MONTREAL—The American government's imposition of duties on exports of Canadian newsprint only will accelerate the transition from print to digital and threaten thousands of U.S. jobs, says North America's largest newsprint producer.
“There are 600,000 workers in the newspaper publishing sector, as well as the commercial printing sector, who are at risk,” said Resolute Forest Products spokesman Seth Kursman.
“And we know as a manufacturer of this product that if demand continues to go down over time, this has an impact on our ability to operate facilities.”
The U.S. Department of Commerce slapped an overall preliminary countervailing tariff of 6.53 percent on about 25 Canadian plants, mostly in Quebec and Ontario, following an investigation that began in August.
Canada is the largest exporter of newsprint in the world, with a market dominated by Resolute Forest Products, Kruger, and Catalyst Paper Corp. of British Columbia.
Resolute faces a preliminary duty of 4.42 percent while the Catalyst Paper duty is 6.09 percent.
The duty against Kruger is 9.93 percent, with the preliminary penalty against White Birch set at 0.65 percent.
It's the third time the U.S. has slapped duties on Resolute.
The Montreal-based company expects to pay a total of $190 million (U.S.) in duties by the end of 2018 from trade disputes over softwood lumber, supercalendered paper, and newsprint.
“Today's preliminary decision allows U.S. producers to receive relief from the market-distorting effects of potential government subsidies while taking into account the need to keep groundwood paper prices affordable for domestic consumers,” stated U.S. Commerce Secretary Wilbur Ross.
The U.S. Department of Commerce will make another decision on anti-dumping duties in March, and the U.S. International Trade Commission will be asked to rule on the two measures in August.
The U.S. government began investigating Canada's newsprint industry after Washington-based North Pacific Paper Co. complained Canada was dumping newsprint into the American market and unfairly subsidizing its industry at home.
It is the same argument made regarding Canada's softwood industry, which led to the imposition of both countervailing and anti-dumping duties on most Canadian softwood exports to the U.S.
“What the U.S. uncoated groundwood papers industry wants is a level playing field, and this decision is an important step forward for American producers, workers, and their families that have been the victims of unfair Canadian trade practices for too long,” stated Norpac chief executive Craig Anneberg.
The company estimates the ruling will raise production costs by less than five cents per newspaper.
Anneberg said that's a “small price to pay to preserve American manufacturing jobs” in Washington, Mississippi, and Georgia.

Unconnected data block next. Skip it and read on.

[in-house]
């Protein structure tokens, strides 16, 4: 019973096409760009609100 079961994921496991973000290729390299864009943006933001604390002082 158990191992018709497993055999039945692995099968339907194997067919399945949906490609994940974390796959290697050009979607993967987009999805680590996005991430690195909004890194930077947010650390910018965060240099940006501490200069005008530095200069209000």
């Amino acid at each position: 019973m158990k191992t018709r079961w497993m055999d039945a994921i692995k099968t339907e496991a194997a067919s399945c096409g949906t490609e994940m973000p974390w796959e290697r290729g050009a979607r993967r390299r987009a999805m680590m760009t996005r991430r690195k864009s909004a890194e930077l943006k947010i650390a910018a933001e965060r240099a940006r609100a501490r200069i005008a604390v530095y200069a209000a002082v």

However, Kursman said Norpac is referring to three states where Resolute operates paper mills.
By contrast, Norpac has just one mill and is owned by a New York private equity firm.
“Now they are perversely manipulating trade law in an effort to satisfy their own personal greed,” Kursman charged.
“This is about lining their own pockets with cash at the expense of hundreds of thousands of American jobs.”
Kursman said Norpac was alone in its challenge because production margins are “razor thin.”
In a joint statement, Foreign Affairs minister Chrystia Freeland and Natural Resources minister Jim Carr called the duty rates “unjustified.”
“Any duties will have a direct and negative impact on U.S. newspapers, especially those in small cities and towns, and result in job losses in the American printing sector,” the ministers said in a statement.
“We will continue to work with our forest industry, provinces and territories, and communities across Canada to defend this vital sector against unfair and unwarranted U.S. trade measures and practices,” they added.
The government said it has launched a wide-ranging complaint against the U.S. over its trade practices.
It has asked the World Trade Organization to examine the American use of punitive duties, alleging they violate international law.
The complaint was filed last month but was released yesterday.
Joel Neuheimer, vice-president of international trade and transportation for the Forest Products Association of Canada, said the U.S. trade remedy system is a politically-motivated mess.
“This is not really based on sound objective methods," said Neuheimer. "This is political.”
Neuheimer said about 5,000 jobs across Canada are directly linked to the newsprint business.
And unlike softwood, where the industry had high prices to help offset the hurt of the U.S. duties, newsprint margins already are so low that the impact of this is going to be felt immediately.
The union representing workers at Resolute, White Birch, and Kruger said jobs will be hurt because producers won't likely be able to turn to other foreign markets.
“We will be very lucky if we maintain the status quo with regard to layoffs,” said Renaud Gagne, the Quebec director of Unifor.
“Maybe we are going to experience plant shutdowns for a few weeks.”